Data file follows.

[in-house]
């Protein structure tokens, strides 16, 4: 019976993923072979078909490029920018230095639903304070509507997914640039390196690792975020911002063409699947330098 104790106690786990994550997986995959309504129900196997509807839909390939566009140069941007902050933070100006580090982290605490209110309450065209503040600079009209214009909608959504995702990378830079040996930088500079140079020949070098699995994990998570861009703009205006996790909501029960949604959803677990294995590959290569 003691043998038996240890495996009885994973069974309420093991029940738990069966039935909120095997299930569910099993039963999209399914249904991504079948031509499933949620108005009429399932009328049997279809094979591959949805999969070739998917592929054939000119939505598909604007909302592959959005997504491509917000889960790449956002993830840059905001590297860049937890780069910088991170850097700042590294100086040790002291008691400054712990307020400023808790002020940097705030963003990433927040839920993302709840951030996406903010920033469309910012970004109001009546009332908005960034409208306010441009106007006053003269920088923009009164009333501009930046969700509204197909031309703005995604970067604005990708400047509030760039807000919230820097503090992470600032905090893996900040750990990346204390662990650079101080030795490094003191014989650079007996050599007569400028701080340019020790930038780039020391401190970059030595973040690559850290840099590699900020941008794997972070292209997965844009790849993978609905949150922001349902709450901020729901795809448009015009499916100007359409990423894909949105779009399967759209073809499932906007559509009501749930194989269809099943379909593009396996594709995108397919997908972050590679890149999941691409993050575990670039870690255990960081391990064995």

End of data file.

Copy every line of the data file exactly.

[in-house]
């Protein structure tokens, strides 16, 4: 019976993923072979078909490029920018230095639903304070509507997914640039390196690792975020911002063409699947330098 104790106690786990994550997986995959309504129900196997509807839909390939566009140069941007902050933070100006580090982290605490209110309450065209503040600079009209214009909608959504995702990378830079040996930088500079140079020949070098699995994990998570861009703009205006996790909501029960949604959803677990294995590959290569 003691043998038996240890495996009885994973069974309420093991029940738990069966039935909120095997299930569910099993039963999209399914249904991504079948031509499933949620108005009429399932009328049997279809094979591959949805999969070739998917592929054939000119939505598909604007909302592959959005997504491509917000889960790449956002993830840059905001590297860049937890780069910088991170850097700042590294100086040790002291008691400054712990307020400023808790002020940097705030963003990433927040839920993302709840951030996406903010920033469309910012970004109001009546009332908005960034409208306010441009106007006053003269920088923009009164009333501009930046969700509204197909031309703005995604970067604005990708400047509030760039807000919230820097503090992470600032905090893996900040750990990346204390662990650079101080030795490094003191014989650079007996050599007569400028701080340019020790930038780039020391401190970059030595973040690559850290840099590699900020941008794997972070292209997965844009790849993978609905949150922001349902709450901020729901795809448009015009499916100007359409990423894909949105779009399967759209073809499932906007559509009501749930194989269809099943379909593009396996594709995108397919997908972050590679890149999941691409993050575990670039870690255990960081391990064995």